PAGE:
Multiple Aggregates in One Query

For e.g. a dashboard, multiple queries on the same data set have to be executed to generate exciting information. However, these queries can also be combined into one that has to scan the data only once.

In some cases, multiple queries calculate statistics for e.g. a dashboard. Instead of executing numerous queries, one query can collect all the information in one single pass through the data. Depending on the data and indexes, this could dramatically speed up any application as any query merged into the single query is one query less to execute. It is an approach worth experimenting with.



  SUM(releasedate = 2001) AS released_2001,
  SUM(releasedate = 2002) AS released_2002,
  SUM(director = 'Steven Spielberg') AS director_stevenspielberg,
  SUM(director = 'James Cameron') AS director_jamescameron
FROM movies
WHERE streamingservice = 'Netflix';


  COUNT(*) FILTER (WHERE releasedate = 2001) AS released_2001,
  COUNT(*) FILTER (WHERE releasedate = 2002) AS released_2002,
  COUNT(*) FILTER (WHERE director = 'Steven Spielberg') AS director_stevenspielberg,
  COUNT(*) FILTER (WHERE director = 'James Cameron') AS director_jamescameron
FROM movies
WHERE streamingservice = 'Netflix';

Detailed Explanation

It is a common requirement to calculate many different aggregates for e.g. a dashboard to display informative data. Countless queries are executed to filter or group the data based on distinct requirements for putting together this information. However, sometimes the same rows must be scanned repeatedly to calculate different statistics about them. Loading and processing these identical rows for different statistics again and again is a time-wasting operation. The more statistics displayed on the dashboard, the longer the page will load as more queries need to be executed.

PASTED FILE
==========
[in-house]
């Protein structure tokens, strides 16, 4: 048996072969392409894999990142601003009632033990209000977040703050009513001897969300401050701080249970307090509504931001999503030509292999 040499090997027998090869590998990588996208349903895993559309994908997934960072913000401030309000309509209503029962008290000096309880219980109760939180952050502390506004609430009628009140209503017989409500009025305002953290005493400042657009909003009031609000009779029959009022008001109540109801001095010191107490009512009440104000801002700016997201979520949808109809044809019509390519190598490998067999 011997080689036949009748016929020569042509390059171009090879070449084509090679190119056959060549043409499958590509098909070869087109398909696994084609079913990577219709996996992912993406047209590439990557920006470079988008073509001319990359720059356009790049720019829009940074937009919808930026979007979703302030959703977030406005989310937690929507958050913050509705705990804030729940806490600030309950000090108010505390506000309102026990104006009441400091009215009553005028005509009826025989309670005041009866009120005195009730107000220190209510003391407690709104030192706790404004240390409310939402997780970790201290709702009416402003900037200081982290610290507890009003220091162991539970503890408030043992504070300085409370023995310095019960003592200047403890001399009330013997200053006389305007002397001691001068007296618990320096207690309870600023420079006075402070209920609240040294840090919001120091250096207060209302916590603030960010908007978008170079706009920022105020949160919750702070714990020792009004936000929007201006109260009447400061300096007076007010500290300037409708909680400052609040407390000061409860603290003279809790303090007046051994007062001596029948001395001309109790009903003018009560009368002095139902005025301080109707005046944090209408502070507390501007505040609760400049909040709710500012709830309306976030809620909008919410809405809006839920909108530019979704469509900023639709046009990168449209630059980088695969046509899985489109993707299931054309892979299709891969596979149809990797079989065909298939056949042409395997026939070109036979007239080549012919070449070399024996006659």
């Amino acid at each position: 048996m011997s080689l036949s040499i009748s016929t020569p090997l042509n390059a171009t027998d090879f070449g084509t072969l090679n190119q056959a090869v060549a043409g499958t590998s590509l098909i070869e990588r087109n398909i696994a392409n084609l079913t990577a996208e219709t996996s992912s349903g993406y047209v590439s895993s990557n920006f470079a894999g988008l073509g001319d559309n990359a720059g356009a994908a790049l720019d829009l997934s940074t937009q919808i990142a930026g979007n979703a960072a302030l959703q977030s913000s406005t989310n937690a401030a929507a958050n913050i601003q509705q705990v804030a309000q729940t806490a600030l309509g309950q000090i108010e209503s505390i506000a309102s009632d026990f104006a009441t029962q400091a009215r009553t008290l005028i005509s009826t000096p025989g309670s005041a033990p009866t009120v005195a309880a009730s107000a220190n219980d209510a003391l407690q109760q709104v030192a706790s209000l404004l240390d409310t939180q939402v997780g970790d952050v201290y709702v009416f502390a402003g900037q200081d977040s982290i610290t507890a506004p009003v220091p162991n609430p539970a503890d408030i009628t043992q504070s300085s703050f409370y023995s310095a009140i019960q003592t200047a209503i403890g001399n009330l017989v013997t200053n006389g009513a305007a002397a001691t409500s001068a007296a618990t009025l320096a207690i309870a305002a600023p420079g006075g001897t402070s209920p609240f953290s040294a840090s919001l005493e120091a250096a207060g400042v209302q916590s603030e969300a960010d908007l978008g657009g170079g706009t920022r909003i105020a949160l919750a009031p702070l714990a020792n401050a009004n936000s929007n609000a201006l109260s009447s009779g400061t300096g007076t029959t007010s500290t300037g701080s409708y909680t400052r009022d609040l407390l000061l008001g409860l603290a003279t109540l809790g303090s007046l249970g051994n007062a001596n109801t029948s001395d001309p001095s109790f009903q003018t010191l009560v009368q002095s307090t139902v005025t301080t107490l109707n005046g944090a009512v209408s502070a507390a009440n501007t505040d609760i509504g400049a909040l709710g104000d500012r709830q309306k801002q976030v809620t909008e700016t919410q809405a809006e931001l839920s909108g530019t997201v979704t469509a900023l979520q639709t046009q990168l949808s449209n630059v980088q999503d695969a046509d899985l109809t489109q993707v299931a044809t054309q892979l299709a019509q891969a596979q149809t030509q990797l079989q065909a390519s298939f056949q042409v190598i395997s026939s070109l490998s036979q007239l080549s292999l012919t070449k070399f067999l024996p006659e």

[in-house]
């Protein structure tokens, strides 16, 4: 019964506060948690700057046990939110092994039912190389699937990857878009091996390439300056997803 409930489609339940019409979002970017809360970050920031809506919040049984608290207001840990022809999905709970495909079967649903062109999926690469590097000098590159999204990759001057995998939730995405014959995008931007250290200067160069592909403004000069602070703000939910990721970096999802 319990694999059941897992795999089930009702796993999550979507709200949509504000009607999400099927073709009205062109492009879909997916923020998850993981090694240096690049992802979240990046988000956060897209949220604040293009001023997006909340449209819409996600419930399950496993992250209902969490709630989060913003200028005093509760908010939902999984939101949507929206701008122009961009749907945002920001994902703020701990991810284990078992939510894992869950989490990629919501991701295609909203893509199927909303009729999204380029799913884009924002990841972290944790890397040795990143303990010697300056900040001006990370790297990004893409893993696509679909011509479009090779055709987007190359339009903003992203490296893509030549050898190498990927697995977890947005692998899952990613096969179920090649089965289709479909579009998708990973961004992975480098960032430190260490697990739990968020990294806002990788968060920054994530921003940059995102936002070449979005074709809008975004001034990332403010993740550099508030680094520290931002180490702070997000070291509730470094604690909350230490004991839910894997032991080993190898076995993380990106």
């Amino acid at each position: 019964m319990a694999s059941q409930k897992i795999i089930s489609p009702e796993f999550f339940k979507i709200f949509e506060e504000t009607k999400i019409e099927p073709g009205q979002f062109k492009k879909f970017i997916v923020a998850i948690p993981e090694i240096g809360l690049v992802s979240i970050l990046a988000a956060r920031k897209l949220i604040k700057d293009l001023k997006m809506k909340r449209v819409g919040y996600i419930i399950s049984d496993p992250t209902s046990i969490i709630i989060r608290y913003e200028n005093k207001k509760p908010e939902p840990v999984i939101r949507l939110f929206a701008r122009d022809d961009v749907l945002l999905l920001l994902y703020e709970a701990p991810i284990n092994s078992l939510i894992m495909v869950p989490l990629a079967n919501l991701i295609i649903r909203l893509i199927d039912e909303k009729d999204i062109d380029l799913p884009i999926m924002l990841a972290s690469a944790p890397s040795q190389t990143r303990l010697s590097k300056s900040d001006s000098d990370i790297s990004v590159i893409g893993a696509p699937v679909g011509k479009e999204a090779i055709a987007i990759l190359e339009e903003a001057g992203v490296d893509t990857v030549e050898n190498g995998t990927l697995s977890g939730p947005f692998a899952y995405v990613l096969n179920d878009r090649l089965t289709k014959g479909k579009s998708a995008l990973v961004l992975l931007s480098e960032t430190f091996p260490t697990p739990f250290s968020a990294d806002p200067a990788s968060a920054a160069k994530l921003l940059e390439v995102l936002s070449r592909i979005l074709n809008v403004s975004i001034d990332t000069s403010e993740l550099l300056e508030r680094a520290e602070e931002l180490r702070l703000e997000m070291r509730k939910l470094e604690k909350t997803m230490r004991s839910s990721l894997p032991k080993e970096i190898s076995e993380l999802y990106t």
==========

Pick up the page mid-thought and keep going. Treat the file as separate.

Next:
A perfect index cannot be created for all those queries, as inserting new rows would be slowed down dramatically when dozens of indexes need to be updated. So most queries will scan many rows, halfway improved by using generic but not optimal indexes. This process can be optimized by executing only one less-perfect query that has to aggregate the data in multiple ways while looping the data. An index can still be used by filtering the query with the least common denominator of all aggregations. The resulting query will be slightly slower than each single one but will compensate for it by only having to run once.

The MySQL approach works because of a quirk in its type system. As MySQL does not have a boolean value type, a condition's true or false value is transformed to a one or zero integer that can be summed over all rows. It is a nice workaround for the missing filter clause available in PostgreSQL and many other databases. While the PostgreSQL approach is longer it is also more expressive and can do things the MySQL workaround is incapable of. The full support for aggregations is retained, which means constructs like JSONB_AGG(DISTINCT genre) FILTER(WHERE director = 'Quentin Tarantino') to get all genres Quentin Tarantino was a director for as a JSON array are still possible. The opportunities to replace multiple queries with a single one are endless with the filter clause.

Additional Resources

Author Tobias Petry

Tobias Petry

SQL for Devs Founder

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